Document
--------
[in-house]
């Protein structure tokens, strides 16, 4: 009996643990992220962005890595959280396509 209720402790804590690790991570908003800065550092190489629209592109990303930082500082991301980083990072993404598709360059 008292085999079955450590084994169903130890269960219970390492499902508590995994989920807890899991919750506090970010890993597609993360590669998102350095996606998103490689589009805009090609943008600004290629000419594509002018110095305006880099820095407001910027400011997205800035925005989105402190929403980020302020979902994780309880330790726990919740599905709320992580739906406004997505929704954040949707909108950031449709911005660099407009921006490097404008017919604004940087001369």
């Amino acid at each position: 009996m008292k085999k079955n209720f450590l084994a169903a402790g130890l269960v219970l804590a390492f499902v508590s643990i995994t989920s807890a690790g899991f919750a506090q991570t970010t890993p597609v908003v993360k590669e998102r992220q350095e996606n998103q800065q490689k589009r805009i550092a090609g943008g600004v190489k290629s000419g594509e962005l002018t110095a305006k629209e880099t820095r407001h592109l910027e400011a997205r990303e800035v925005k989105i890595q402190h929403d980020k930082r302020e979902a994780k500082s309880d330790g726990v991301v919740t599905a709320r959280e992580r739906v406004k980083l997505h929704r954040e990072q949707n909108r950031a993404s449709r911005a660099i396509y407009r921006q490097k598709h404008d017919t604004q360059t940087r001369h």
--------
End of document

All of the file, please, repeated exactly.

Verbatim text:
[in-house]
């Protein structure tokens, strides 16, 4: 009996643990992220962005890595959280396509 209720402790804590690790991570908003800065550092190489629209592109990303930082500082991301980083990072993404598709360059 008292085999079955450590084994169903130890269960219970390492499902508590995994989920807890899991919750506090970010890993597609993360590669998102350095996606998103490689589009805009090609943008600004290629000419594509002018110095305006880099820095407001910027400011997205800035925005989105402190929403980020302020979902994780309880330790726990919740599905709320992580739906406004997505929704954040949707909108950031449709911005660099407009921006490097404008017919604004940087001369």
């Amino acid at each position: 009996m008292k085999k079955n209720f450590l084994a169903a402790g130890l269960v219970l804590a390492f499902v508590s643990i995994t989920s807890a690790g899991f919750a506090q991570t970010t890993p597609v908003v993360k590669e998102r992220q350095e996606n998103q800065q490689k589009r805009i550092a090609g943008g600004v190489k290629s000419g594509e962005l002018t110095a305006k629209e880099t820095r407001h592109l910027e400011a997205r990303e800035v925005k989105i890595q402190h929403d980020k930082r302020e979902a994780k500082s309880d330790g726990v991301v919740t599905a709320r959280e992580r739906v406004k980083l997505h929704r954040e990072q949707n909108r950031a993404s449709r911005a660099i396509y407009r921006q490097k598709h404008d017919t604004q360059t940087r001369h």